How art works : a psychological exploration /

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Main Author: Winner, Ellen, (Author)
Format: Book
Language:English
Published: New York, NY : Oxford University Press, [2019]
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Main Author:Winner, Ellen, author.
Summary:

There is no end of talk and of wondering about 'art' and 'the arts.' This book examines a number of questions about the arts (broadly defined to include all of the arts). Some of these questions come from philosophy. Examples include:

· What makes something art?
· Can anything be art?
· Do we experience "real" emotions from the arts?
· Why do we seek out and even cherish sorrow and fear from art when we go out of our way to avoid these very emotions in real life?
· How do we decide what is good art? Do aesthetic judgments have any objective truth value?
· Why do we devalue fakes even if we -- indeed, even the experts--- can't tell them apart from originals?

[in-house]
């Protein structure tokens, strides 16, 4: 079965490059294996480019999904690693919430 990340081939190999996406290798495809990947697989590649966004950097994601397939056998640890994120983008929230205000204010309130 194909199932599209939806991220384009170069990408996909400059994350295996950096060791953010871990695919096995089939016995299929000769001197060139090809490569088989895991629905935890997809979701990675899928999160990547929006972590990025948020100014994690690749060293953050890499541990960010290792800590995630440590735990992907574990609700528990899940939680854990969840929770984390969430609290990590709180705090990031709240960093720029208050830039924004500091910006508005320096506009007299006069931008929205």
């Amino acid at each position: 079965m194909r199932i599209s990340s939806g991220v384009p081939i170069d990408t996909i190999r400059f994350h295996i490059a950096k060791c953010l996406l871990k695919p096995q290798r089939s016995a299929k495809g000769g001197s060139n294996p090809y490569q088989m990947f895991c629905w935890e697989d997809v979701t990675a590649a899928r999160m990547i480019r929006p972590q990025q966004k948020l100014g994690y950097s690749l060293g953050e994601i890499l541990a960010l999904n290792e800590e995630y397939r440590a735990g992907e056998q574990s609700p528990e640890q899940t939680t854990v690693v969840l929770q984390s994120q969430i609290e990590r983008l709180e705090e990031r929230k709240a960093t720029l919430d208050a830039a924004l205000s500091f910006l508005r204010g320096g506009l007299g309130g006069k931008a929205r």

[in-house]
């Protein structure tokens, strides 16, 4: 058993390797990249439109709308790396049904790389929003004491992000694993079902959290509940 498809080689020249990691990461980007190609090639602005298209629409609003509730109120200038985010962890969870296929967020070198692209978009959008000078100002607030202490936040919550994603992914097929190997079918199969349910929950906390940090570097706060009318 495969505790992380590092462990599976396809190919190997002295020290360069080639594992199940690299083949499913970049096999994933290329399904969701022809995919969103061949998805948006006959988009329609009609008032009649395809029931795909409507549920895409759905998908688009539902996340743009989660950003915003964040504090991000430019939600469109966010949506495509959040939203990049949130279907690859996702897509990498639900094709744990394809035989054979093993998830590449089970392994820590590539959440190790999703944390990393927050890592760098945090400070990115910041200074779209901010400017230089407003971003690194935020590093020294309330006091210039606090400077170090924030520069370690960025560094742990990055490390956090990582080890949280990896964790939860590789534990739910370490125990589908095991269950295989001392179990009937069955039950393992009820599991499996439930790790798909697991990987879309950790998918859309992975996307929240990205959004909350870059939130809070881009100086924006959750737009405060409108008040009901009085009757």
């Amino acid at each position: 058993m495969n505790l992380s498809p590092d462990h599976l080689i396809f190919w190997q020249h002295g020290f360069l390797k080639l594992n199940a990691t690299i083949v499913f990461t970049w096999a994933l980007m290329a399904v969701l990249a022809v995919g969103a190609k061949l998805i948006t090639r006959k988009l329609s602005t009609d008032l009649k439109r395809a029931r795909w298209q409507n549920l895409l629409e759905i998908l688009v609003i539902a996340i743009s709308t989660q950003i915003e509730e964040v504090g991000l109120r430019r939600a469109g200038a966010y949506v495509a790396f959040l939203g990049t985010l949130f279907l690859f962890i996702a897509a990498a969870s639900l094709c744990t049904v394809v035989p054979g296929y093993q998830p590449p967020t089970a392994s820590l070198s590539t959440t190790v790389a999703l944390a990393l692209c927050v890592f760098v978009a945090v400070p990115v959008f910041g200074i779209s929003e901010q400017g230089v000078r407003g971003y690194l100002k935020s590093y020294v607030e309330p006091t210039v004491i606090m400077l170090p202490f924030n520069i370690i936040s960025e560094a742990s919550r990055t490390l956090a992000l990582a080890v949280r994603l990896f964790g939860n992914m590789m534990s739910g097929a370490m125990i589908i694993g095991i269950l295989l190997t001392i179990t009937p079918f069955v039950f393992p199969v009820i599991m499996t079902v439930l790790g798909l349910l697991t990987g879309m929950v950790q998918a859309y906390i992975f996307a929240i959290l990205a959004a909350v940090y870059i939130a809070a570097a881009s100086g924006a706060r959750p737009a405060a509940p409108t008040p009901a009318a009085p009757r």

· Does fiction enhance our empathy and understanding of others? Is art-making therapeutic?

Others are "common sense" questions that laypersons wonder about. Examples include:

· Does learning to play music raise a child's IQ?
· Is modern art something my kid could do?
· Is talent a matter of nature or nurture?

This book examines puzzles about the arts wherever their provenance - as long as there is empirical research using the methods of social science (interviews, experimentation, data collection, statistical analysis) that can shed light on these questions. The examined research reveals how ordinary people think about these questions, and why they think the way they do - an inquiry referred to as intuitive aesthetics. The book shows how psychological research on the arts has shed light on and often offered surprising answers to such questions.

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Physical Description:x, 304 pages : illustrations ; 25 cm
Bibliography:Includes bibliographical references and index.
ISBN:9780190863357 hardcover
0190863358 hardcover
Author Notes:


Ellen Winner is Professor of Psychology at Boston College and Senior Research Associate at Project Zero, Harvard Graduate School of Education. She directs the Arts and Mind Lab, which focuses on cognition in the arts in typical and gifted children as well as adults. She received the Rudolf Arnheim Award for Outstanding Research by a Senior Scholar in Psychology and the Arts from Division 10 in 2000.

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